Nature-inclusive construction is fundamentally about creating a hospitable environment for various forms of wildlife, including mammals, birds, as well as vital insects like butterflies and bees. However, its scope extends far beyond that. Embracing nature-inclusive principles yields numerous additional benefits. Your surroundings transform into a greener space and therefore more climate-resistant, providing natural cooling, and fostering a habitat for a diverse array of life forms.

Things You Learn

For instance, I appreciate having large windows to let in ample light as it enhances my well-being, but it's essential to recognize that for birds, windows are a leading cause of fatalities. An American biologist named Daniel Klem Jr. estimated that in the United States alone, between 100 million to 1 billion birds perish annually due to collisions with windows.

It's interesting to note that opponents of wind turbines might present a different perspective. The house sparrow is one of the significant casualties of the construction industry. In Brussels, its population has declined by a staggering 95 percent since 1992, and in Flanders, there has been a 42 percent decrease since 2007.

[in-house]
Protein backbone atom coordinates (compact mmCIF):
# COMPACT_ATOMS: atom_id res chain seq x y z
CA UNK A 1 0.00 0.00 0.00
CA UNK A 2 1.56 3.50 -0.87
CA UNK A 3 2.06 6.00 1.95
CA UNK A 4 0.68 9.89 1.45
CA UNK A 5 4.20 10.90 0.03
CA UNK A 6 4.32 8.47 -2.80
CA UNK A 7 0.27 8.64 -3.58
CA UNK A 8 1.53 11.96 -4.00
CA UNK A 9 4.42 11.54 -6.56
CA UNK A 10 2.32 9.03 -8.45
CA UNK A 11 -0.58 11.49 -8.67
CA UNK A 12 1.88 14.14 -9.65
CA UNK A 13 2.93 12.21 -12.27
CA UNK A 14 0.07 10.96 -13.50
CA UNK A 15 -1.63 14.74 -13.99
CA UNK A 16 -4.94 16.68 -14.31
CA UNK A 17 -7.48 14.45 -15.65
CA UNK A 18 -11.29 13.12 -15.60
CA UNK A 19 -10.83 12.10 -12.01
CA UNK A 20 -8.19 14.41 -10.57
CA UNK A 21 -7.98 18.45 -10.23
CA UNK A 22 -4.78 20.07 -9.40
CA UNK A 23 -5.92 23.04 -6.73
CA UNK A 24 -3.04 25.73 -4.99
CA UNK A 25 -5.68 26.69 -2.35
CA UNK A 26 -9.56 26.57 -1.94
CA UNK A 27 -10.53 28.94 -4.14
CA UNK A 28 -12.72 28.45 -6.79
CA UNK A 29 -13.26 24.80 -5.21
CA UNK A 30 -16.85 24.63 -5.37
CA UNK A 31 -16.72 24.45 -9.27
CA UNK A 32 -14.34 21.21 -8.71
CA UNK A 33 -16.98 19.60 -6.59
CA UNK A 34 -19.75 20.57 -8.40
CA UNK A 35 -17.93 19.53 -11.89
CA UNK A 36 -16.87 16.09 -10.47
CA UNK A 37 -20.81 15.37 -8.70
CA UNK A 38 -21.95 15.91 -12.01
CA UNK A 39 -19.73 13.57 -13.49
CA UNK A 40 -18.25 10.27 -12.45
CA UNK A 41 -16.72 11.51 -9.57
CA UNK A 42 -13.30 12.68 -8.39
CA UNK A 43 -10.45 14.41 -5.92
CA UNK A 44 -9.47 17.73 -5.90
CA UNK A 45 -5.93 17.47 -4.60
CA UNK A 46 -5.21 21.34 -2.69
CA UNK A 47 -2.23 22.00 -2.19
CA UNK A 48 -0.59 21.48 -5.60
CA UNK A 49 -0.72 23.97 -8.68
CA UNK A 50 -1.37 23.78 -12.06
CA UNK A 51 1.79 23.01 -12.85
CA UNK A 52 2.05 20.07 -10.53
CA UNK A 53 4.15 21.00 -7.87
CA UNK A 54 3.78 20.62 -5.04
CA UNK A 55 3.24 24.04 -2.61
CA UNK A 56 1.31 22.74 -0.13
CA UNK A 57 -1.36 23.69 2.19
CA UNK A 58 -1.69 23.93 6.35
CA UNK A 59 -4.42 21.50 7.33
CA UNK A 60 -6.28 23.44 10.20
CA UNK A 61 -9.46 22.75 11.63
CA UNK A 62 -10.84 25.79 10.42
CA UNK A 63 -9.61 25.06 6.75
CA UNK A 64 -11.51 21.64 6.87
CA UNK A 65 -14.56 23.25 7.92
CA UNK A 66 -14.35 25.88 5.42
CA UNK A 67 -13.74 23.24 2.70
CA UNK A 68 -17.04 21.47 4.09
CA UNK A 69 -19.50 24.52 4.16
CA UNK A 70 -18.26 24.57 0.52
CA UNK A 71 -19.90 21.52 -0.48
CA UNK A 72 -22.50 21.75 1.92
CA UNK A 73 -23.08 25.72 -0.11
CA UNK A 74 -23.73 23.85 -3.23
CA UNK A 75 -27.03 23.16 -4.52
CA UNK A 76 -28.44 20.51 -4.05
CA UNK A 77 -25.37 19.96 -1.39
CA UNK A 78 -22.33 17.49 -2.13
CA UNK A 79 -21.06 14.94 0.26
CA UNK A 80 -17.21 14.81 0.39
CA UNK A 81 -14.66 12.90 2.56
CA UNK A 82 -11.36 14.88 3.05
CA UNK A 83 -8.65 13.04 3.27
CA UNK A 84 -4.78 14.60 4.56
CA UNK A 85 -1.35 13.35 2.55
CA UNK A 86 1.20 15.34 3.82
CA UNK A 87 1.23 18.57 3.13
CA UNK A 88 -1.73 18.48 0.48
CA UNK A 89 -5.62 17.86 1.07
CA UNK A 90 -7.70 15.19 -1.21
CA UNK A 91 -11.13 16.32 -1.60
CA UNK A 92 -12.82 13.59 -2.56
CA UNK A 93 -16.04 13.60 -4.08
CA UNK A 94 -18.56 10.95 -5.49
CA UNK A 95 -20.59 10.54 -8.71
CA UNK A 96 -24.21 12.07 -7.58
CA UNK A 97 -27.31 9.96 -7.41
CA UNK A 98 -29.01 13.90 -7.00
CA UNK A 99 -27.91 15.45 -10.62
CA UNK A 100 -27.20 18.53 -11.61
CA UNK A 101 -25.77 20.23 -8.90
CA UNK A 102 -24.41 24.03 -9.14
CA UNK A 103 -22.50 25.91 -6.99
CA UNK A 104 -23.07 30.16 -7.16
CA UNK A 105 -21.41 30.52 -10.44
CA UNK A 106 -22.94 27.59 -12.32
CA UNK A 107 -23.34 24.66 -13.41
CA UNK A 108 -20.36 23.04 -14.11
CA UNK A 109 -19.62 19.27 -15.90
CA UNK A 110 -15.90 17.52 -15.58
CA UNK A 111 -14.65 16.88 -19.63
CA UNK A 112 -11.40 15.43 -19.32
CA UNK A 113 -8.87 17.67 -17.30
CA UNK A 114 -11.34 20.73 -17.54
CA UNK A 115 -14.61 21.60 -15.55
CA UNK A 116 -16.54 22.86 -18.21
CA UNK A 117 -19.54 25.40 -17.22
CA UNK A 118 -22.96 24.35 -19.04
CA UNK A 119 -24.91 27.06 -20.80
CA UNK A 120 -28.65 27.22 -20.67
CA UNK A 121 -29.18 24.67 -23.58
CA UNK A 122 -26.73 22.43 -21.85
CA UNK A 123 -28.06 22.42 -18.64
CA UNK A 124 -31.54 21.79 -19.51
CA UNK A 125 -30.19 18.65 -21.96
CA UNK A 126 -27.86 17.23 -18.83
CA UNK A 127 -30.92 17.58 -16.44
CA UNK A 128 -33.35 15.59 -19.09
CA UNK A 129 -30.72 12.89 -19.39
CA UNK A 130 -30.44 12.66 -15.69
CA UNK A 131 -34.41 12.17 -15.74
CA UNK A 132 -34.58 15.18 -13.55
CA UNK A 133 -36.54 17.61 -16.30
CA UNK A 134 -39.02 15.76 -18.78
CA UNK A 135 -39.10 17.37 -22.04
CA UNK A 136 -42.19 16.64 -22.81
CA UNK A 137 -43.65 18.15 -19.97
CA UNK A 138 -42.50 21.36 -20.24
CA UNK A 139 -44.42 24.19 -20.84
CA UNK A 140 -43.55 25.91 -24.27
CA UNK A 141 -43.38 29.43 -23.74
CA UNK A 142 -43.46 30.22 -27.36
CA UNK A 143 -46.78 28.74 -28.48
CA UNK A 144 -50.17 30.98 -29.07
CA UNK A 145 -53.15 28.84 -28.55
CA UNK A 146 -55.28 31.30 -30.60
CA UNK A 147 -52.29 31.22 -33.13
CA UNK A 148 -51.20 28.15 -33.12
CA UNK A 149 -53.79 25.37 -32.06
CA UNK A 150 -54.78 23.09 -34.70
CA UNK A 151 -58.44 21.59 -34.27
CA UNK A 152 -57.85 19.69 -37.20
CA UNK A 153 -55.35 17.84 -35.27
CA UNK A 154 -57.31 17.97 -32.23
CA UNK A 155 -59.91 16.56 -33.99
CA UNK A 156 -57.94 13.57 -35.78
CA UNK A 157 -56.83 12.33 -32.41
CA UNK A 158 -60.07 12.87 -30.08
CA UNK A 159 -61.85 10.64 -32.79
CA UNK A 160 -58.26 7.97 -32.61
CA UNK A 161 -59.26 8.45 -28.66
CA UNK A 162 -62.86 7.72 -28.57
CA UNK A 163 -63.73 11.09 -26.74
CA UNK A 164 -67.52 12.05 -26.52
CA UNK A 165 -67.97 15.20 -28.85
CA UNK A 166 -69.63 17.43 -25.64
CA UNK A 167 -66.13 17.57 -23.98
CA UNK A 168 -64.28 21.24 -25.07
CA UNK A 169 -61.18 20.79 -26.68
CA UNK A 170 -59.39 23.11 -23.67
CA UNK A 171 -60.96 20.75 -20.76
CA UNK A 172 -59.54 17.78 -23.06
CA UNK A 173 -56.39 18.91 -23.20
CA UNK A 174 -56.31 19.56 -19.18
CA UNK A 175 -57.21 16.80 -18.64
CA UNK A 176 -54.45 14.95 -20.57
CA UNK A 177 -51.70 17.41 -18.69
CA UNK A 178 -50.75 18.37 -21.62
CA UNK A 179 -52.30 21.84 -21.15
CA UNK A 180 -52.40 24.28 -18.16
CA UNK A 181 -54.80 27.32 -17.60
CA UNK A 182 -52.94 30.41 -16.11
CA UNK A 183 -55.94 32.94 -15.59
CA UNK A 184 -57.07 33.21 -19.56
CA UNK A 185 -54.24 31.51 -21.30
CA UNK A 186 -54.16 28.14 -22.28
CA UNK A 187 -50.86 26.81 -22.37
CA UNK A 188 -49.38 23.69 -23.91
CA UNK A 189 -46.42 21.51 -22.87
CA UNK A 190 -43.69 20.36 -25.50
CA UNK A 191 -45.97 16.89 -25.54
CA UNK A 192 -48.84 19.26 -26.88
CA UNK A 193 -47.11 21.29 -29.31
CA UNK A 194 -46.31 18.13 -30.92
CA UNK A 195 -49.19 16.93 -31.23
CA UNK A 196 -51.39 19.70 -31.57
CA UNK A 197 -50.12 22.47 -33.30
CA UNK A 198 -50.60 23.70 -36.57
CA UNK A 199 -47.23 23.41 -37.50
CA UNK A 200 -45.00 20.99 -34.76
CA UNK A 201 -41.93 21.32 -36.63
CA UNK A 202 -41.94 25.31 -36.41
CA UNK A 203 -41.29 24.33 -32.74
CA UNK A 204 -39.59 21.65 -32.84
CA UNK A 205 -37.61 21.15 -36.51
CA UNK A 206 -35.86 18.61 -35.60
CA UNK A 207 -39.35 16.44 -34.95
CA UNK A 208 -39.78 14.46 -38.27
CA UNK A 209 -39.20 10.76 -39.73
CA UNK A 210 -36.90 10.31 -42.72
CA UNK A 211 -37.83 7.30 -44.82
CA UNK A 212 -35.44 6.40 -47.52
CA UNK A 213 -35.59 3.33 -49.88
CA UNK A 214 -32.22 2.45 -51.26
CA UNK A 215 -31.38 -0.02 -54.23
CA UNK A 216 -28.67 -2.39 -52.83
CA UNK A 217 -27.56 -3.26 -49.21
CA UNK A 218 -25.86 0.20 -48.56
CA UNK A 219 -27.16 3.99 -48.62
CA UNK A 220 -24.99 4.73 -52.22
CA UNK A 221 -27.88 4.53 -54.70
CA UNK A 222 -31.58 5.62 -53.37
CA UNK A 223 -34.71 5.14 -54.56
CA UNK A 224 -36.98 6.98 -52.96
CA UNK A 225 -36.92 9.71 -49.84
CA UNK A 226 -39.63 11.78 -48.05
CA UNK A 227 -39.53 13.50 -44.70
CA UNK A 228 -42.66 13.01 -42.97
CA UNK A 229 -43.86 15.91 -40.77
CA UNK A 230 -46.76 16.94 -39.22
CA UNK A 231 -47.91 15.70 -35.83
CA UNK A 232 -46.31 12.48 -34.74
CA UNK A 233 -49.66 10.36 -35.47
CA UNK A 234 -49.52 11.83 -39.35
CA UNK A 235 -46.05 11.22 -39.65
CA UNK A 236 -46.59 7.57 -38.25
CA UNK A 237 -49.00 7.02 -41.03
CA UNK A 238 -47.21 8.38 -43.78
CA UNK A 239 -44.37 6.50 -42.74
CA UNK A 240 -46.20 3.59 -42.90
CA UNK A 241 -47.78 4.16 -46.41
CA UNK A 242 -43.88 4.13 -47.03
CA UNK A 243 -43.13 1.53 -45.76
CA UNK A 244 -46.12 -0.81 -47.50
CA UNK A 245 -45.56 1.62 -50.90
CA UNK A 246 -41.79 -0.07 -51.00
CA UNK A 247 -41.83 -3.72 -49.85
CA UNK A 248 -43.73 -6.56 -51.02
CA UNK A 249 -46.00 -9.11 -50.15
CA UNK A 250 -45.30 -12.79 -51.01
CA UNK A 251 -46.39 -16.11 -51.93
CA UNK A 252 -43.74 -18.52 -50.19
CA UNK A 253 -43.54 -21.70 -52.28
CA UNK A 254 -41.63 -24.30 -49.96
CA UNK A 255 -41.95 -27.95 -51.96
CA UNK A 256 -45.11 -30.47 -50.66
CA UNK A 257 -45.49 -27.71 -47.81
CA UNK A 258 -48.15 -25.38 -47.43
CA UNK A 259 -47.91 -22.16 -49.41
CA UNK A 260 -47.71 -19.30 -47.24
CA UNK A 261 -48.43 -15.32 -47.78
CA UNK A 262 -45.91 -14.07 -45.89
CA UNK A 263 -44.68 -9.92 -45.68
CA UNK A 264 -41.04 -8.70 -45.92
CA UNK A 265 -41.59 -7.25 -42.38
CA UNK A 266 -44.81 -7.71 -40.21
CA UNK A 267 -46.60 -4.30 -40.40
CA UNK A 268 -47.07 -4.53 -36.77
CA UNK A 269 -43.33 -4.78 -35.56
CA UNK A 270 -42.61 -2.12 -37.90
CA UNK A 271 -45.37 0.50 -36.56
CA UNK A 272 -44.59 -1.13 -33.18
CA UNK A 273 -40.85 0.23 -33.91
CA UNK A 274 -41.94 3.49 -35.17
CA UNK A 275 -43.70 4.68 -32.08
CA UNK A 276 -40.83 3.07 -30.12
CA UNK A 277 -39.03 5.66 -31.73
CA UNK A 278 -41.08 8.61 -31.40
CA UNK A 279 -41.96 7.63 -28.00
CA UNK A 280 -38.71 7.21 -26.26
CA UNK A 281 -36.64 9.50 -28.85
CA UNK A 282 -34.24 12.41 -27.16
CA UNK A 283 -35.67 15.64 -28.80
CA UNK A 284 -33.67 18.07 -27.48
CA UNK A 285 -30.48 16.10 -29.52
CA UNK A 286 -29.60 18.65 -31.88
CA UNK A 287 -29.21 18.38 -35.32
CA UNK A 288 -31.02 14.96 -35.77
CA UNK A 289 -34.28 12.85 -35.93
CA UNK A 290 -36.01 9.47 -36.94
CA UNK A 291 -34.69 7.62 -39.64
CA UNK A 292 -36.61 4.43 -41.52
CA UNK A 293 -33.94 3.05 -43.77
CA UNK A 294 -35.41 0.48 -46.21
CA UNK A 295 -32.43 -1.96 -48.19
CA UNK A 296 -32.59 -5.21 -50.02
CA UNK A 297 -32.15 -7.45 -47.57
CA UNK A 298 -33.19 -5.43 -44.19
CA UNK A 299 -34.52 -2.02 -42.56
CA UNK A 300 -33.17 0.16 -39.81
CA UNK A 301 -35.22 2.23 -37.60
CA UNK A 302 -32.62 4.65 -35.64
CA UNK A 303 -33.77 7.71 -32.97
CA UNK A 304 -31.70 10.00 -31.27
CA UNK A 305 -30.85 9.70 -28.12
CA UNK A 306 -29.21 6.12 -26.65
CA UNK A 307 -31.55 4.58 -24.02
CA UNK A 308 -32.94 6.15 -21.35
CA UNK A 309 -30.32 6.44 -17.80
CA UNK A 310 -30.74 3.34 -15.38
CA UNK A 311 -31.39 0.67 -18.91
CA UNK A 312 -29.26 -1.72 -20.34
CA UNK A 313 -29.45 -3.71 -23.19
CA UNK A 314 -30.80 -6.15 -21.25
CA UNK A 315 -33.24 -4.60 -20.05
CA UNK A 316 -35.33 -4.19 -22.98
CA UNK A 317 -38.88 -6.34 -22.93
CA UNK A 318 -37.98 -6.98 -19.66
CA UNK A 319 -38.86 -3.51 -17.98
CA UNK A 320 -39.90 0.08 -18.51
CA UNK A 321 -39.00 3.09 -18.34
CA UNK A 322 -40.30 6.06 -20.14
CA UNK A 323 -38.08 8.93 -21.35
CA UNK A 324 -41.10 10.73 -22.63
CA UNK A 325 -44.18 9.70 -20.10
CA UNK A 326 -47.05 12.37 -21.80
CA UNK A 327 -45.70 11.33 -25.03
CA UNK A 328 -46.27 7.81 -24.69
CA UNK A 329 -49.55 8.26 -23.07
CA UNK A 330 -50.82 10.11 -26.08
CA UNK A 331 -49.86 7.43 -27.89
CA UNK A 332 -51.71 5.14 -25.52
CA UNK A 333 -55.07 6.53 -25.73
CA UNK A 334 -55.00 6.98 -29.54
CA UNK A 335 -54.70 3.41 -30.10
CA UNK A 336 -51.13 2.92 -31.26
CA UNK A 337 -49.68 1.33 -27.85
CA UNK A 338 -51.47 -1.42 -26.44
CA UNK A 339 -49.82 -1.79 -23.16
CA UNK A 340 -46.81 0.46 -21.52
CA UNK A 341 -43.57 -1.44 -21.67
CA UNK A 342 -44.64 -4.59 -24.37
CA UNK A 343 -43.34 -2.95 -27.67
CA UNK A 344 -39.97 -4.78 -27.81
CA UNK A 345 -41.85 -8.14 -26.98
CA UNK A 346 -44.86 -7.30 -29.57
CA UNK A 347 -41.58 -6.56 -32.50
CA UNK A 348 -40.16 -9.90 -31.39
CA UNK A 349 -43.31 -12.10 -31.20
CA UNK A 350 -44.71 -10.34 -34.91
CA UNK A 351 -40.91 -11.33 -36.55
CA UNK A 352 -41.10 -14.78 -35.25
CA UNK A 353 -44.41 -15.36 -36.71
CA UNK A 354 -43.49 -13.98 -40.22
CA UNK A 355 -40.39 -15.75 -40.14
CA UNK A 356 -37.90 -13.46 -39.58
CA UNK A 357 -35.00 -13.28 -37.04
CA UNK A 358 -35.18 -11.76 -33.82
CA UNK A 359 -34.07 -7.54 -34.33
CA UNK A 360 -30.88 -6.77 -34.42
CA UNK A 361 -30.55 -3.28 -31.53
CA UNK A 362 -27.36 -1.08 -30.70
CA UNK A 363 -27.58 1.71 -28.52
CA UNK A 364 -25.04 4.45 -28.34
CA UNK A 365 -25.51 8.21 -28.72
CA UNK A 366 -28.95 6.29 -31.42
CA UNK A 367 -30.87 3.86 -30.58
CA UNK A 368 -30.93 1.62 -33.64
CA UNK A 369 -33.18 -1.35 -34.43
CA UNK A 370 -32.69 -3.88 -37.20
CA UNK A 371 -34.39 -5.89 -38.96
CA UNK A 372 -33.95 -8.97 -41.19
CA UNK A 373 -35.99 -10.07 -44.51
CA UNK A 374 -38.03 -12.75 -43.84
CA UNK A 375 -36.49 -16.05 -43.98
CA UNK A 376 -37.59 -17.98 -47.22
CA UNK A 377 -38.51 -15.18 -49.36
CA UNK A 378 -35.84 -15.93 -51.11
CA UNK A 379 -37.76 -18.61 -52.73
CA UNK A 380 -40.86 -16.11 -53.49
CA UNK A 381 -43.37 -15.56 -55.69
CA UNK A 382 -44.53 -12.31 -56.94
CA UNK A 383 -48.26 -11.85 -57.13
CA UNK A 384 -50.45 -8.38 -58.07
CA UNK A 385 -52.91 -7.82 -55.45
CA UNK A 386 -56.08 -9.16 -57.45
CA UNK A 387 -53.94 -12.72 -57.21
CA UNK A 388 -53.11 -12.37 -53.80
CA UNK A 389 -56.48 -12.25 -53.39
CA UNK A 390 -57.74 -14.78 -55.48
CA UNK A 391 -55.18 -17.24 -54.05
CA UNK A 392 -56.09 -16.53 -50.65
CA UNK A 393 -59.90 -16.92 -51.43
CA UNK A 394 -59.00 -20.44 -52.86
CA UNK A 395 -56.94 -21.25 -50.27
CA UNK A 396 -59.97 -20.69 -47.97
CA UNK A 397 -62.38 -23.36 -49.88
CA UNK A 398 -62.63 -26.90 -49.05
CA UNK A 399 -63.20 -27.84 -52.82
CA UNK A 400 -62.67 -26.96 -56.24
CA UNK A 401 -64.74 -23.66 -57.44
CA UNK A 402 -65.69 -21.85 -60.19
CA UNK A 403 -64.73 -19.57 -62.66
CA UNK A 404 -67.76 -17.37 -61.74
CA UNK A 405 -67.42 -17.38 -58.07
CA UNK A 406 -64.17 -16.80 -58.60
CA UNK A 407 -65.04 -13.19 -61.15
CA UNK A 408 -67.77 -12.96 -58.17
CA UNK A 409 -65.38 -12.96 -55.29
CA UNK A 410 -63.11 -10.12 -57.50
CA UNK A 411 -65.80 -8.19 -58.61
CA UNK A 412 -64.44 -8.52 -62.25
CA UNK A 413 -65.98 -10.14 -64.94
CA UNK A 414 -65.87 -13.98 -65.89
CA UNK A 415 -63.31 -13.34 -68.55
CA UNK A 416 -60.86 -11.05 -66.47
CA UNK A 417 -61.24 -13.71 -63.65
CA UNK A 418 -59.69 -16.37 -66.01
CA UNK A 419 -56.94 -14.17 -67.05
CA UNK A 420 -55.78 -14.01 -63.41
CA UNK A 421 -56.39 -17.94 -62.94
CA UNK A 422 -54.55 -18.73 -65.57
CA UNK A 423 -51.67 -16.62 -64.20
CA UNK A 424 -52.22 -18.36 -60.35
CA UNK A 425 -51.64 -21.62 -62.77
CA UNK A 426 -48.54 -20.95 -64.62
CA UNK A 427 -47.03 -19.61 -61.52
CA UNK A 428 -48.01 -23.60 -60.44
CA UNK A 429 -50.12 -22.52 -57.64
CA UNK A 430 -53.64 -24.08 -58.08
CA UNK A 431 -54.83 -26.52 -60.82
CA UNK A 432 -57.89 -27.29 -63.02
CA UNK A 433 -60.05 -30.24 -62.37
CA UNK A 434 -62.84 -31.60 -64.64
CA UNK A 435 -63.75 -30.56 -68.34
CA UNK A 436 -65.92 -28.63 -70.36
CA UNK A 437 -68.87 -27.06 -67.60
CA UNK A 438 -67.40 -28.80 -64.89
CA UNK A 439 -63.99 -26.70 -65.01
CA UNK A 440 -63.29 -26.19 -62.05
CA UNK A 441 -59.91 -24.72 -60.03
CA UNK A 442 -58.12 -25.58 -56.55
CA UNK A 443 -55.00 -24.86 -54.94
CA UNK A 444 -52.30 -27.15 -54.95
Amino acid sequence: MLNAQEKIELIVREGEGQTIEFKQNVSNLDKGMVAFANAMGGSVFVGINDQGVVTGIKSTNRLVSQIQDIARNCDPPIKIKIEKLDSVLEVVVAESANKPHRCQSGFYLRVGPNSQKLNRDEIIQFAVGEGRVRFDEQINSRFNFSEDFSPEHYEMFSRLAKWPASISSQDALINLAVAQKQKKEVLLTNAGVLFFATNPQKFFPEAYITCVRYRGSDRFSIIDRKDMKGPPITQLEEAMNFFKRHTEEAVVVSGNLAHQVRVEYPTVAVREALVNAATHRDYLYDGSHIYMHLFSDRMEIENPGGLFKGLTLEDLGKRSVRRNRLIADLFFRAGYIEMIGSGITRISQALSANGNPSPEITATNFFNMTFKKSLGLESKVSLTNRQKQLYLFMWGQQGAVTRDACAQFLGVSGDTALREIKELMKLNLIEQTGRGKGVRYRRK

On a personal note, my garden used to be devoid of house sparrows. Several years ago, I initiated a feeding regimen using all-season seeds, and over time, I cultivated a garden that fulfills some key preferences of house sparrows, like hedges and shrubs for shelter. Additionally, I ensured there was water nearby for drinking and bathing. Although they didn't appear right away, with persistence, a pair eventually arrived, and through patient observation, they transformed into a family that now returns each year. Over time, the group has expanded to about 15, and it's truly delightful to witness the young sparrows being nurtured and learning the ropes.

Things You Can Do

De-paving is the starting point for everything, as most people likely understand by now. Following that, an abundance of greenery, ideally in layers, from ground covers to plants and shrubs, all the way up to trees. If you then refrain from using pesticides, avoid fertilizers, and reduce mowing, you're well on your way. Nature takes care of the rest, if you permit it.

Creating Nesting Sites

Numerous aesthetically pleasing options exist to offer nesting spaces for wildlife. For instance, when planning your home, you can consider incorporating built-in nesting stones. These special bricks, designed to replace standard bricks, serve as ideal nesting spots for birds, butterflies, bees and bats. If you haven't included this feature in your initial design, you can also choose to install birdhouses.

Demo wall built-in bricks at Acasus, Provincial Center, West Flanders.

Demo wall built-in bricks at Acasus, Provincial Center, West Flanders.